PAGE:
“What can you do when your dreams come true
And it’s not quite like you planned?”
— After The Thrill Is Gone, written by Glenn Frey and Don Henley,
recorded by The Eagles
Knocking an existing house down and building from scratch is a pretty drastic course of action (not to mention expensive), so what exactly was so wrong that we thought that was the best way forwards?
Yes, first world problem: I acknowledge that.
But it’s really cold. We have the heating on until about 10:30pm in the winter; by 11:00, the master bedroom is cold. It will drop 10°C in that 30 minutes. The cold comes up through the wooden floor as a draught, and placing big mats in there helped a little.
The bathroom is unpleasant to shower in during the winter. Fitting a much more heat-efficient radiator helped, as did increasing the loft insulation, but if someone (no names, Lucy) leaves the bathroom door open after a nocturnal pee, the bathroom is cold in the morning.
Cavity wall insulation had the effect of slightly lowering the heating bills, but didn’t do much for the heat retention.
Talking of bills, there’s no mains gas so we rely on oil for heating. That works fine, but heating with oil is significantly more expensive than gas.
It goes without saying that older members of the family feel that cold even more.
The layout of the bungalow has been extended twice, and it hasn’t really been thought through.
The bottom part of the plan is the original house, with the wall above the middle bedroom and study being an outside wall originally.
The effect of adding the new part at the top is to create a room trapped in the middle of the house (“study”). As there are two doors to the bedroom on the middle left, it’s possible to walk right around the middle study. Hours of fun for the easily amused.
The three bedrooms in the top left corner (one is labelled ‘study’) are a generous size. The study in the middle of the house becomes a bedroom when an estate agent describes the house, and although not as large as the others, it would probably make a reasonable bedroom if you don’t mind there being no windows (other than a skylight).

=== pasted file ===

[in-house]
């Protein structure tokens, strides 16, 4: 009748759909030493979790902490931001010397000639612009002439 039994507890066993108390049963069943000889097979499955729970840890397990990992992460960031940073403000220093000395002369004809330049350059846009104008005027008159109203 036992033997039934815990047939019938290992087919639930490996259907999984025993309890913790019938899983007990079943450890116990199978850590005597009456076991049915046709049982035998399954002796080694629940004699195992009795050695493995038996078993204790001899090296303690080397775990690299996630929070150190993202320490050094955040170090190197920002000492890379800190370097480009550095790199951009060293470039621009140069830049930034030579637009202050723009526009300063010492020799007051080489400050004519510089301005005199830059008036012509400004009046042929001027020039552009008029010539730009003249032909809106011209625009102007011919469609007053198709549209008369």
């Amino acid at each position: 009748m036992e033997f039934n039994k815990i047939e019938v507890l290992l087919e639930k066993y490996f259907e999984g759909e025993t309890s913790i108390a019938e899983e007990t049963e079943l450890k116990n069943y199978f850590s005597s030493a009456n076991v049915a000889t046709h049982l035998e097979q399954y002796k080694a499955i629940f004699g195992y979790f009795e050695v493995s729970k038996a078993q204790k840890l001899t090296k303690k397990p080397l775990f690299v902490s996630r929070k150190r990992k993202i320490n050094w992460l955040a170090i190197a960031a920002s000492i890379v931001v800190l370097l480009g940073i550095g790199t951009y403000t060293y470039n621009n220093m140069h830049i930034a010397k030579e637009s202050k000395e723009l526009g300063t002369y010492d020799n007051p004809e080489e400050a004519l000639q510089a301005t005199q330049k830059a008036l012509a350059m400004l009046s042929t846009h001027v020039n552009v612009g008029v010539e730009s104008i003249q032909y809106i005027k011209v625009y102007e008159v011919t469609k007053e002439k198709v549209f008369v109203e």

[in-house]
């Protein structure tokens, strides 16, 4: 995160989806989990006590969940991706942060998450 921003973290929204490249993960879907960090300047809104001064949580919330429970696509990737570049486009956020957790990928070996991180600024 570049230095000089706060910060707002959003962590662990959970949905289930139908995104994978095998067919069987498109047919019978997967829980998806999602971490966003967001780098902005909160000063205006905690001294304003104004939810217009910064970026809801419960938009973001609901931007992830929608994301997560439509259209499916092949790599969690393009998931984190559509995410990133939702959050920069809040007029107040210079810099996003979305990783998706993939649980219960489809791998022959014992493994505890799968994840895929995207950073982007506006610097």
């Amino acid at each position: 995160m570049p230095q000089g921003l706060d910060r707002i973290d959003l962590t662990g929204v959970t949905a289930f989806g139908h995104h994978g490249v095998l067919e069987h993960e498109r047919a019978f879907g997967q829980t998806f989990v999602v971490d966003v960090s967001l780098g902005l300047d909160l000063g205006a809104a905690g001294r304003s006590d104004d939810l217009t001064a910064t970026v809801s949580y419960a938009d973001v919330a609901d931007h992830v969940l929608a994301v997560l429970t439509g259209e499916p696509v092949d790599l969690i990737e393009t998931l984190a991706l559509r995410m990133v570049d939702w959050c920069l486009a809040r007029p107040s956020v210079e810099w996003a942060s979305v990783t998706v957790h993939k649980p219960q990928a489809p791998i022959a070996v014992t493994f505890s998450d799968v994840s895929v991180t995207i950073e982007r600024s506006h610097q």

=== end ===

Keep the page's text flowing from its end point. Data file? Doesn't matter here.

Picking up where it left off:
But the lounge… For a house with four bedrooms, the lounge is pitifully small. Worse, it has a big chunk missing from one corner. Trying to fit two chairs, a sofa and a TV in there so that all can see the TV is challenging.
There’s also a very odd “something” on the wall (above the darker picture in the photo). It’s a box section that is about 5cm thick, runs from the ceiling down about 47cm, and runs along into the next room (the diner). What’s behind it? We don’t know (yet), but maybe we’ll find out.
The conservatory is hot in the summer and cold in the winter. That’s not surprising, but the folding doors to the lounge leak the cold air in.
Small But Inaccessible Flat Roof
I came home from work one rainy day to find Cecilia desperately trying to catch water that was coming through the ceiling at an alarming rate. It was taking a few minutes to fill a 5 litre bucket, and we had more than one of them collecting water in different places.
I couldn’t work out where the water was coming from. I went into the loft, suspecting a burst pipe or similar, but nothing. Then I noticed the water lapping in over the eaves.
The corridor between the top bedroom/study and the bottom bedroom/study has a flat roof. On all four sides, there is a gable roof. So, when it rains, water from a substantial proportion of the whole roof is directed to the flat roof section. Of course, there’s a drain hole, but until this time I didn’t even realise there was a flat roof: it’s completely invisible from the ground.
A quick(-ish) scamper up a ladder, climb up the gable, down the other side into my recently-discovered roof swimming pool, and some paddling later I found the drain hole, blocked with autumnal leaves. Easy to fix then.
But who in their right mind puts a flat roof in such a location?
For reasons that escape me, the bathroom and the bedroom to the top of the plan above have a small step up into them. The step is only about 6cm high, and we soon got used to it – but what a bizarre thing to have.
Those steps become annoying when trying to drag the Hoover vacuum cleaner around, and for guests they are a bit of a surprise. Getting rid of them is decidedly non-trivial. To lower a floor by 6cm before that part of the house is built is easy, but to do so afterwards requires manual labour to dig up the concrete floor.
It became clear in the months following us moving in that every bit of work done in the house had had one overriding consideration: make it cheap. We found paper pictures taped over holes; lino laid in the bathroom but not secured; we even found a transition strip between two areas of floor that was held in place by Blu-Tack. We found a wooden curtain pole that had broken in two and been repaired with Blu-Tack (in fact, we found lots of Blu-Tack in various places).
What to do?
The issues above range from inconvenient (the small steps) to significant (the lounge size and shape, and the cold). We spent a lot of time talking to people, discussing ideas and trying to find a good way to improve our home.